Bees emerge as blind worms from the flesh of rotting cows. The cockatrice is hatched from the eggs of black hens that have been corrupted by sorcerers. Kittens born in the month of May should be killed immediately since they will surely bring misfortune to the household. The caladarius bird dwells in the palaces of the great and by its gaze reveals whether an invalid will live or die. The Bestiary of Sundry Creatures sets out pre-modern people’s beliefs about many of the creatures that populated their world and their imagination. In addition to providing OSR (and Mork Borg) compatible statistics for these animals, it includes scholarly opinions and rustic folklore about the temperament, behaviour and medicinal and magical qualities of these creatures. GMs can use this material to make their medieval and early modern fantasy worlds richer, weirder and more immersive.
[Don’t judge me man. If you don’t laugh, you’ll cry. When life takes a shit in your punchbowl, use it as fertiliser for your imagination].
A beaded curtain – made of bolts, tied onto fishing line – grants you access to a pod that has been converted into a robot repair shop. There are pieces, everywhere, organised by body configuration and location. Part of the workshop is closed off, off limits, behind an armoured secondary door, much tougher than the airlock hiding the pod.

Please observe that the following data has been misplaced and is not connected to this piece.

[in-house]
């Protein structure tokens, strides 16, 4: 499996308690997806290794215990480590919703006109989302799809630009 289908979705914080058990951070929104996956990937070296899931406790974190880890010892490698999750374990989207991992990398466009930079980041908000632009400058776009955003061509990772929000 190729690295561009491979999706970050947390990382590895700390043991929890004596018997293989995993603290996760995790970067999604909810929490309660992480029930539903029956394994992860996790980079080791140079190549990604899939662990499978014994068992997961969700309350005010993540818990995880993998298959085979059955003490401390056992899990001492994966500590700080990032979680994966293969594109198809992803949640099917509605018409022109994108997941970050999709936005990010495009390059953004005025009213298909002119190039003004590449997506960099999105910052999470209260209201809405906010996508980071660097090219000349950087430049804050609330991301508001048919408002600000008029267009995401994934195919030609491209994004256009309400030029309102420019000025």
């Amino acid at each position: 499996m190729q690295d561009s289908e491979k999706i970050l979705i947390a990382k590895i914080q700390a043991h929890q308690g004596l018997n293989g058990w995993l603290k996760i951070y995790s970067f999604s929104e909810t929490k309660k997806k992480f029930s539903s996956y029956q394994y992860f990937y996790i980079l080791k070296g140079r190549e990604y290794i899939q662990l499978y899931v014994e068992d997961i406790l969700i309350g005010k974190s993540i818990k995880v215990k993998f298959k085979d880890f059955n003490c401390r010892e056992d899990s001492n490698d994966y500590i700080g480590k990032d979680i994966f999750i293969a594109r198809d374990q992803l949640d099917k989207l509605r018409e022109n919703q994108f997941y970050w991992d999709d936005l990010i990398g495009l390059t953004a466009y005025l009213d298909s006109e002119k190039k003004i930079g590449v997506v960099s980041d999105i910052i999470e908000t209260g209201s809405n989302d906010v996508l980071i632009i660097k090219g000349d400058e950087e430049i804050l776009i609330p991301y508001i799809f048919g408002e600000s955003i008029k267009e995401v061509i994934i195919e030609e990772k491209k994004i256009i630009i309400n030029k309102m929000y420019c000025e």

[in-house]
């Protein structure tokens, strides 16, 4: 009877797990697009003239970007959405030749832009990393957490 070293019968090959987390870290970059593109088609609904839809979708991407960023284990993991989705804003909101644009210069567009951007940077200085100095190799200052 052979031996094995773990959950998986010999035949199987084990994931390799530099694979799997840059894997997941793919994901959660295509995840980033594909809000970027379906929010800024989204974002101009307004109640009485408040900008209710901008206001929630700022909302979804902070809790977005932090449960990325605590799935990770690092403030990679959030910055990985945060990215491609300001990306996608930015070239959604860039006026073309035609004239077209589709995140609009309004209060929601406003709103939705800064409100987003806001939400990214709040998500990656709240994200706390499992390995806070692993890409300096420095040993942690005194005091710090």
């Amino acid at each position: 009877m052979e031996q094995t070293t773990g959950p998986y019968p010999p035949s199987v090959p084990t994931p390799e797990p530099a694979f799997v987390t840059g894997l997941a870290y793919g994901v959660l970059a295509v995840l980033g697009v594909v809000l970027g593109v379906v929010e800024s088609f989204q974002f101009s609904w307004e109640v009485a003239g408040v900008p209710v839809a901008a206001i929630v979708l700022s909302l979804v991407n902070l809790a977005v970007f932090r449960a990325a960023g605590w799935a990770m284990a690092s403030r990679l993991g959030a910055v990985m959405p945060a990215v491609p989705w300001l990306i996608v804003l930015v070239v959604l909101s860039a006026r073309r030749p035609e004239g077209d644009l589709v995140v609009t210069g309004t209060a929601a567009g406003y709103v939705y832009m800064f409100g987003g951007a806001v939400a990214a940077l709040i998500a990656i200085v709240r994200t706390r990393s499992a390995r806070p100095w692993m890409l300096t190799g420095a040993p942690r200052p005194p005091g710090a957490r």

A boxy robot, with tentacle arms and a viewscreen for a head is constantly indexing the parts and re-sorting them, as well as carrying tools to and fro to the man you take to be the proprietor.
Another droid, some sort of patchwork creation from bits and pieces of other, industrial robots, perches on the edge of the work table, sucking on a cigarette holder that occasionally issues sparkling smoke. Her hard angles tear through the lace and silk of her clothing here and there, giving her a strangely sexual, mechanical look. Like someone dressed a muscle car in a teddy and stockings.
He is a rangy-looking fellow, with a long, well-oiled beard, groomed into a point, a handlebar moustache and his dirty-blonde hair is pulled up into a tight man-bun. He turns from the sparking soldering he’s performing on a robot chassis and regards you with bulky, obvious, cybernetic eyes. A pair of cybernetic clamps, attached to extra arms, protrude from his sides, looking disconcertingly like yellow-and-black striped lobster claws.
“Hey! Welcome to Robot World. Can I help you?”